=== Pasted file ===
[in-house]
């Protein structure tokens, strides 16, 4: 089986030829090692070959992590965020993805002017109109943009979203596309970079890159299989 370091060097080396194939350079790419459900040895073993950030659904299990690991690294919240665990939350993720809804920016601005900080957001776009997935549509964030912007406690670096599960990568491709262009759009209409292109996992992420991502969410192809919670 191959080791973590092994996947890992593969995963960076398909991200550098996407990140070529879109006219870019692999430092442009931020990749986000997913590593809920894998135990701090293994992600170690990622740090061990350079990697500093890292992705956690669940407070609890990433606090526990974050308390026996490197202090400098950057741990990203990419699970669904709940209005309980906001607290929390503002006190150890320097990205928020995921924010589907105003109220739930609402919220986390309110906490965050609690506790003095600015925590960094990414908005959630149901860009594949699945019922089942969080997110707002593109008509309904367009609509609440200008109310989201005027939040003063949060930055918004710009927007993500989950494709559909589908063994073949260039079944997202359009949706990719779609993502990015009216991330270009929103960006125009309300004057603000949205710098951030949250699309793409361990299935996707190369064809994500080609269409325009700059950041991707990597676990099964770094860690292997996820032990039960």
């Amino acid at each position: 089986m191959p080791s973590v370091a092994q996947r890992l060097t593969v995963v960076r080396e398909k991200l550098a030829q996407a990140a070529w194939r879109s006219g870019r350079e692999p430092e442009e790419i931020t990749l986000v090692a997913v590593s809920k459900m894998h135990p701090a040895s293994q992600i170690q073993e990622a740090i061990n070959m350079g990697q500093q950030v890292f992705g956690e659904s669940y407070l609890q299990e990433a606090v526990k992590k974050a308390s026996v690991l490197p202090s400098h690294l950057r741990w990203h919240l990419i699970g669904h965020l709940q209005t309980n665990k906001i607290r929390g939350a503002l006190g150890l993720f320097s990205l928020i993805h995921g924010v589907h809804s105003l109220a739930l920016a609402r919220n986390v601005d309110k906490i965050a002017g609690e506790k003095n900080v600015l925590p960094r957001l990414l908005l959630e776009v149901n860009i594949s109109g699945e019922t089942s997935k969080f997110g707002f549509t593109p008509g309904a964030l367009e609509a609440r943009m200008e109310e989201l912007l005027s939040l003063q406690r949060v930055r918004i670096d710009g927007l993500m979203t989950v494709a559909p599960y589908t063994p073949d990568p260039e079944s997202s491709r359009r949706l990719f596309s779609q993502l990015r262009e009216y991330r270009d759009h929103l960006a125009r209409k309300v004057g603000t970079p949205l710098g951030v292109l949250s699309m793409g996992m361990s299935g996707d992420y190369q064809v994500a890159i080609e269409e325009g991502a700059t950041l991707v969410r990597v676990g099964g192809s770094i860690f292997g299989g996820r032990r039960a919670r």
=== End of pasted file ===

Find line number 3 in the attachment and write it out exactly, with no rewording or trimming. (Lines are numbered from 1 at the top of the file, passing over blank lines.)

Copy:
């Amino acid at each position: 089986m191959p080791s973590v370091a092994q996947r890992l060097t593969v995963v960076r080396e398909k991200l550098a030829q996407a990140a070529w194939r879109s006219g870019r350079e692999p430092e442009e790419i931020t990749l986000v090692a997913v590593s809920k459900m894998h135990p701090a040895s293994q992600i170690q073993e990622a740090i061990n070959m350079g990697q500093q950030v890292f992705g956690e659904s669940y407070l609890q299990e990433a606090v526990k992590k974050a308390s026996v690991l490197p202090s400098h690294l950057r741990w990203h919240l990419i699970g669904h965020l709940q209005t309980n665990k906001i607290r929390g939350a503002l006190g150890l993720f320097s990205l928020i993805h995921g924010v589907h809804s105003l109220a739930l920016a609402r919220n986390v601005d309110k906490i965050a002017g609690e506790k003095n900080v600015l925590p960094r957001l990414l908005l959630e776009v149901n860009i594949s109109g699945e019922t089942s997935k969080f997110g707002f549509t593109p008509g309904a964030l367009e609509a609440r943009m200008e109310e989201l912007l005027s939040l003063q406690r949060v930055r918004i670096d710009g927007l993500m979203t989950v494709a559909p599960y589908t063994p073949d990568p260039e079944s997202s491709r359009r949706l990719f596309s779609q993502l990015r262009e009216y991330r270009d759009h929103l960006a125009r209409k309300v004057g603000t970079p949205l710098g951030v292109l949250s699309m793409g996992m361990s299935g996707d992420y190369q064809v994500a890159i080609e269409e325009g991502a700059t950041l991707v969410r990597v676990g099964g192809s770094i860690f292997g299989g996820r032990r039960a919670r």